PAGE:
Having a support system from peer groups is an invaluable way for students to know that they are not alone. It allows students to collaborate with each other and encourage one another to step outside their comfort zone. This is exactly what National Honors Society (NHS) Facilitator Mr. Andrew Guy witnesses when working with his NHS students. Mr. Guy teaches all the social studies core classes for 9th-12th graders, such as civics, career modern world history, and United States history. When he’s not talking politics, he is helping students reach their full potential.
I believe the best part about NHS is the students’ ability to bounce ideas off each other and motivate one other,” Mr. Guy says. “I just had two students apply to the college scholarship program offered through NHS, and one of the students was really on the fence about it. When I connected the student who was fully committed to applying with the one who was doubting herself, they were able to help each other through the application process, and now they’re both waiting to hear back from the program. It’s great to see students inspiring one another to follow through with things.
Mr. Guy feels lucky to have the opportunity to learn more about his NHS students outside their 30-minute live class times. Just like working with the two students who applied for college scholarships, he gets to know them very well, both on a personal and academical level. His main role as NHS Facilitator, however, is helping students put their ideas into action. NHS students have opportunities to come up with service project ideas, such as their existing letter writing campaign for military veterans and individuals who are currently deployed.
The letter campaign was an idea that came from one of our students, and the NHS group decided together that they could narrow it down to a specific demographic such as the military,” Mr. Guy says. “While there are times that I propose ideas and give them project suggestions, most of the time they are the ones coming up with the ideas and I simply help make those visions happen. The next action item they’re hoping to facilitate is a peer to peer tutoring program, which I think would be really special.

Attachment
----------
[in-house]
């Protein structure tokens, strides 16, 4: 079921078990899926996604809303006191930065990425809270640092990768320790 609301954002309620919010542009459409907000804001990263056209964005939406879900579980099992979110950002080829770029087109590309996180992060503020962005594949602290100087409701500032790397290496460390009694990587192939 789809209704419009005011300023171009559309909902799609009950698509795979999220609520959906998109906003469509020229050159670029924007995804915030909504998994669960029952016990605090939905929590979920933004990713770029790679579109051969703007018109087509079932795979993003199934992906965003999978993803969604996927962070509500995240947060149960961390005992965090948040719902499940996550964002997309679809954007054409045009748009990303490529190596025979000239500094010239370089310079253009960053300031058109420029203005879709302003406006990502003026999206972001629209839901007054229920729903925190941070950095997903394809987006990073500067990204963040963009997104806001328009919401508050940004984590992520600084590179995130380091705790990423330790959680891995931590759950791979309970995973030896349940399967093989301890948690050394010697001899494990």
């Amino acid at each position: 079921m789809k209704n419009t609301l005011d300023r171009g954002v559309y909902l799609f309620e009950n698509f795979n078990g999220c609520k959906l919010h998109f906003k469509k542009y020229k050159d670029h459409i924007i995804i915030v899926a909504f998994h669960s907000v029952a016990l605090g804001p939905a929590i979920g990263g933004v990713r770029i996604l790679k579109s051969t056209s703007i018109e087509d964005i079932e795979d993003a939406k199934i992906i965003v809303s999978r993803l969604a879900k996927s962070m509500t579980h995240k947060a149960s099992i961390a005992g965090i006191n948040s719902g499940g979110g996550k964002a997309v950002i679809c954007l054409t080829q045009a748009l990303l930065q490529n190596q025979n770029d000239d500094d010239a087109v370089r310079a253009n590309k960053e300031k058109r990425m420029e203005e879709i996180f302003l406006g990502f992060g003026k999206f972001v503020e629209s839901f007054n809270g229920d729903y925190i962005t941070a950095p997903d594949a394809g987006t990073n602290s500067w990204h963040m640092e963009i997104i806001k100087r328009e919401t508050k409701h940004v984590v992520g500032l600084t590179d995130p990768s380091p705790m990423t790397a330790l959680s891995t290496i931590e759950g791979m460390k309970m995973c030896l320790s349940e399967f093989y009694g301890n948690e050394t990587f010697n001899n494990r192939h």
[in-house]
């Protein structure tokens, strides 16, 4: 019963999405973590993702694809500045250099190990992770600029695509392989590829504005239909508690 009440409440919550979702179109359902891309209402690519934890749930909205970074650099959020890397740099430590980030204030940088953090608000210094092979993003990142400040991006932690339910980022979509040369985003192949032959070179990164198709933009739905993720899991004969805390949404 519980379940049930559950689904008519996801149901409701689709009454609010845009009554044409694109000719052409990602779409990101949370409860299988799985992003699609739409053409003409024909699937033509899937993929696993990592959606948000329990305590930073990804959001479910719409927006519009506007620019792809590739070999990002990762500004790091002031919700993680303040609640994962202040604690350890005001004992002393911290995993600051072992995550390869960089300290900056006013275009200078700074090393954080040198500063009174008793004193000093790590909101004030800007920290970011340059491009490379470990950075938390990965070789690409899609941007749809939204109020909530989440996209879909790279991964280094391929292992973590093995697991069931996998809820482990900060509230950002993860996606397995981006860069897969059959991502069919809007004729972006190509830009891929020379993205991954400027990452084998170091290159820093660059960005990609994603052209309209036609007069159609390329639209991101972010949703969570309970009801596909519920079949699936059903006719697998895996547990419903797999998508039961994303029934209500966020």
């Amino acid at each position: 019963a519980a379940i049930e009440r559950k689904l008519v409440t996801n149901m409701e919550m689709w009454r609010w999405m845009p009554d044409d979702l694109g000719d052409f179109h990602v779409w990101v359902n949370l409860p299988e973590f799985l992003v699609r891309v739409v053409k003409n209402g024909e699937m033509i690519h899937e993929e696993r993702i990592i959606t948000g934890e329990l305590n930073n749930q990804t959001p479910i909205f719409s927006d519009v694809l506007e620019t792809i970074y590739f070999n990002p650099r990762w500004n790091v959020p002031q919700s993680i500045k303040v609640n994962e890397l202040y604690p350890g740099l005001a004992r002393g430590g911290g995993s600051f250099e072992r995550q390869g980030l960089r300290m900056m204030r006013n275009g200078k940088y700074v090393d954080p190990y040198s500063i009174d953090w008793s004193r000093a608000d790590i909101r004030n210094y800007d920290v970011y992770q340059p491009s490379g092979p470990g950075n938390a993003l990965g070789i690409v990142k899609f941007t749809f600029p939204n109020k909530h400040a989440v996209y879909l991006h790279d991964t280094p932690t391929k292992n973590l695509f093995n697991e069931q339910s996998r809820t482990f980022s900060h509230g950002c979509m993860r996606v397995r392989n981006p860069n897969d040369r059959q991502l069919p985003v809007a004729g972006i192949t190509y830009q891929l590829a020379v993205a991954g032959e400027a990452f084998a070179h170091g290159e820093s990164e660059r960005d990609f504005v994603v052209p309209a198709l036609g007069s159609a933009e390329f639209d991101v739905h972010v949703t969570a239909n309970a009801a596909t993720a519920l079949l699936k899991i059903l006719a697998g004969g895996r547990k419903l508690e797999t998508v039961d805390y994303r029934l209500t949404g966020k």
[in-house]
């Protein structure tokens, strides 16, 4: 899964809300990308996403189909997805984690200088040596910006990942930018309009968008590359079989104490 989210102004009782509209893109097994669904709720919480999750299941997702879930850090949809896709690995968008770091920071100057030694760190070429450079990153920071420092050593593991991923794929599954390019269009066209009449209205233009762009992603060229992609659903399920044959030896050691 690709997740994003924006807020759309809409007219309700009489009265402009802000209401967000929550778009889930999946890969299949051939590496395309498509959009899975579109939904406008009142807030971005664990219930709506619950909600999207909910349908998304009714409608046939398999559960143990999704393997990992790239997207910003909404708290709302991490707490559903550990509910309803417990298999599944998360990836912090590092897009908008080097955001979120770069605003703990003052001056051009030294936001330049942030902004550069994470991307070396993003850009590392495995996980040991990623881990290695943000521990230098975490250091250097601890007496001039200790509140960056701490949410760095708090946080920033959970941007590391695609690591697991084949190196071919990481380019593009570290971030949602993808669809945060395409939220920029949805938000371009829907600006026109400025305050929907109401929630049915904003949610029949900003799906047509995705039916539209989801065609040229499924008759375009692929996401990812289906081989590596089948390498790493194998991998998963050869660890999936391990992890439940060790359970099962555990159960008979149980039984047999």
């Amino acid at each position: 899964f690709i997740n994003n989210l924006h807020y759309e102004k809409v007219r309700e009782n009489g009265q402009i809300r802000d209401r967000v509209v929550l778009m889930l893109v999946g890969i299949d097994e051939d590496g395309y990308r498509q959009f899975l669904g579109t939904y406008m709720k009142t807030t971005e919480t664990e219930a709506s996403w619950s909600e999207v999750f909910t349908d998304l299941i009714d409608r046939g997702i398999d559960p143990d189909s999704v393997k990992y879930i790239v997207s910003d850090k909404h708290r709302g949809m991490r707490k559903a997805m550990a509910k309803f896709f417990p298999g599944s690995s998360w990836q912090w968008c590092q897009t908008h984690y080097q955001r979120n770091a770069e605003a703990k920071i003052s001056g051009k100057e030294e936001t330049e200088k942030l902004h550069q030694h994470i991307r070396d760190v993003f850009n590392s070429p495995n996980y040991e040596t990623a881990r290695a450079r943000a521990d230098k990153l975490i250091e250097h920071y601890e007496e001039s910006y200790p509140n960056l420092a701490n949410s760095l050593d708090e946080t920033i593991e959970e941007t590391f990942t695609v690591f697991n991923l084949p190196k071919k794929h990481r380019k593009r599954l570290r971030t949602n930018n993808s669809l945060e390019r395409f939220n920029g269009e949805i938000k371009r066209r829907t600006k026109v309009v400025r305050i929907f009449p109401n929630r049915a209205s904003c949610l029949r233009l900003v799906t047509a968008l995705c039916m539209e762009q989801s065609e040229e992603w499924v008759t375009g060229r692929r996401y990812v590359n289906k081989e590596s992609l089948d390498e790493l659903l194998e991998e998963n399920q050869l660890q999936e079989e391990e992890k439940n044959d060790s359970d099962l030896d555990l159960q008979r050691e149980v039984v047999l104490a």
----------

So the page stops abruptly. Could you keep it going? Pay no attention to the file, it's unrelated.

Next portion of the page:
Being in NHS is a wonderful accomplishment that students can list on their resumes, and they even receive a special certificate and medal at graduation to show their participation in the group. Last year’s Valedictorian just happened to be an NHS student that Mr. Guy got to work with all year long, and he shares how special it was for him hearing her give the speech at graduation.
Seeing her and actually hearing about her life experiences and hardships that she had to go through to get to that point really moved me,” Mr. Guy says. “This school helped this girl go forward and now she's going on to college. It sounded like if she hadn’t come here that wouldn’t have happened, and I’m so happy I got to be a part of that.
Not only does Mr. Guy have an interest in community service, he also has a love for technology. Being able to merge this with his passion for teaching was what brought Mr. Guy to AHCCS two and a half years ago. Most of the technology AHCCS uses is something Mr. Guy was already familiar with after a student teaching apprenticeship and his previous job as a long-term sub at Conestoga High School, but he has learned that there’s so many new and exciting discoveries to still be made. Mr. Guy had the chance to attend the Microsoft Education Summit in the Baltimore area this past November. The conference was about Microsoft's computer programs that are education focused and how schools can use them.
My biggest takeaway from the conference is figuring out how we can use Immersive Reader, a feature of Microsoft’s One Note program, to help our students with reading skills,” Mr. Guy says. “It can read text back to you in layman terms if it’s too advanced for someone, and even show you a picture of a word if you hover over it. This could be so beneficial for our ESL students as well to hear what words should sound like.
Thank you, Mr. Guy, for all you do for our school and your desire to keep learning, whether you’re the student or the teacher! Andrew wants everyone to know how important it is to have big ambitions and always do your best. And remember, social studies rocks!